In storytelling, a MacGuffin is a something that seems important but isn’t, but becomes important because everyone mistakes it for an important thing. Don’t bother trying to look up MacGuffin on Wikipedia. The definition they offer is a MacGuffin. The writer, and the persons they quote, — except Hitchcock — don’t seem to understand what a MacGuffin is, but they sure are fascinated with it. From what I read, even Steven Speilberg doesn’t understand what it means. It’s not a red herring, which serves as a distraction only. A MacGuffin can’t turn into something important later on in the story after being mundane for 400 pages, either. Making a MacGuffin magical or useful at the end of a story is a deus ex machina — god from the machine. Make up your mind what kind of story you’re telling, will you?
The best example of a true MacGuffin I can conjure up right now is Charles Calthrop from the superb movie The Day of the Jackal. An assassin has been hired to kill Charles de Gaulle. All the authorities know is his code name: The Jackal. The French police ask around Europe, and a security officer in England tosses out the name Charles Calthrop, an arms merchant suspected of being mixed up in another assassination. He then makes a supposition: In French, jackal is chacal, and he wonders if chacal was chosen by Cha rles Cal throp as a sort of inside joke. The coincidence is too juicy to ignore.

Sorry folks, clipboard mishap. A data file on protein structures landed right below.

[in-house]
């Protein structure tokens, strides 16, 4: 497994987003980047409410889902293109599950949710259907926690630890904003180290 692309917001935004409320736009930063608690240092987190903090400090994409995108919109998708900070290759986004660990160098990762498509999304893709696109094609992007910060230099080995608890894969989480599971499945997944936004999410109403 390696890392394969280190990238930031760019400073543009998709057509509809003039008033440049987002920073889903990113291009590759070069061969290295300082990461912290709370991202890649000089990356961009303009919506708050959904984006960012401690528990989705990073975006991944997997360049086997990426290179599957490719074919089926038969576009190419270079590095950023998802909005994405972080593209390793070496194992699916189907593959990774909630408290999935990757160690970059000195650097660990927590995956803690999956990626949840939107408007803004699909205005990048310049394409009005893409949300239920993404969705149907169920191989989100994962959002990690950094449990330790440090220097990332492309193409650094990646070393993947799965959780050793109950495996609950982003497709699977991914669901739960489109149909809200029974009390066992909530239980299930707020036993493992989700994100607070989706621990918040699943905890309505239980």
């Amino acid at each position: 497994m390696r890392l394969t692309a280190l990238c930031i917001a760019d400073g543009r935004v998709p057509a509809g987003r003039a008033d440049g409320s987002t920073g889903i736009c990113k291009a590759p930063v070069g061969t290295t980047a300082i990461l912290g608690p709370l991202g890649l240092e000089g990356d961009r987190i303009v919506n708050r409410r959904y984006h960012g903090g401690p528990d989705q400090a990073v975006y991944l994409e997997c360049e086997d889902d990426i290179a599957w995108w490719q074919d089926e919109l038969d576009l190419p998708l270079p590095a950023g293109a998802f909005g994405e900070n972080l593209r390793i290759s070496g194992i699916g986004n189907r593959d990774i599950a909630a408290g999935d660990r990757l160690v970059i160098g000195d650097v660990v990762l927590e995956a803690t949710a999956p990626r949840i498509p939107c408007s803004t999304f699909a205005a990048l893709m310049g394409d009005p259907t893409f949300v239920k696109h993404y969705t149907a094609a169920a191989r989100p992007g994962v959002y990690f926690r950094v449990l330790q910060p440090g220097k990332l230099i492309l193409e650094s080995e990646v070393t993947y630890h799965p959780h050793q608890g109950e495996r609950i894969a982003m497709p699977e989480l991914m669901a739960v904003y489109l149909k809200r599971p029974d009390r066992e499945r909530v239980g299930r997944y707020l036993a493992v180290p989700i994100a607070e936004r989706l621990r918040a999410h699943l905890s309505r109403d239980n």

The authorities discover a Charles Calthrop who is away from home without explanation, and they figure it has to be him. They put themselves in his place, and try to figure out how he’d go about getting false passports and all the other accouterments necessary to kill a foreign dignitary. They follow the trail wherever it leads, hunt down the Jackal, and kill him at the last moment. The movie ends with a detective sitting in Charles Calthrop’s flat, musing over the case, when Charles Calthrop enters and angrily asks what the hell is going on. The perfect MacGuffin, that.
I stood in my basement — cold, tired, under incredible pressure — and sort of turned my nose in the air like an animal. Not smelling anything, thank God. Aware all of a sudden. In Hitchcock’s original explanation of what a MacGuffin is, it’s a suitcase. It’s a real suitcase, and everyone’s fascinated with it, but there’s nothing important in it. My plumbing project didn’t have a MacGuffin. It had the equivalent of an airport baggage carousel of MacGuffin suitcases going around in a circle.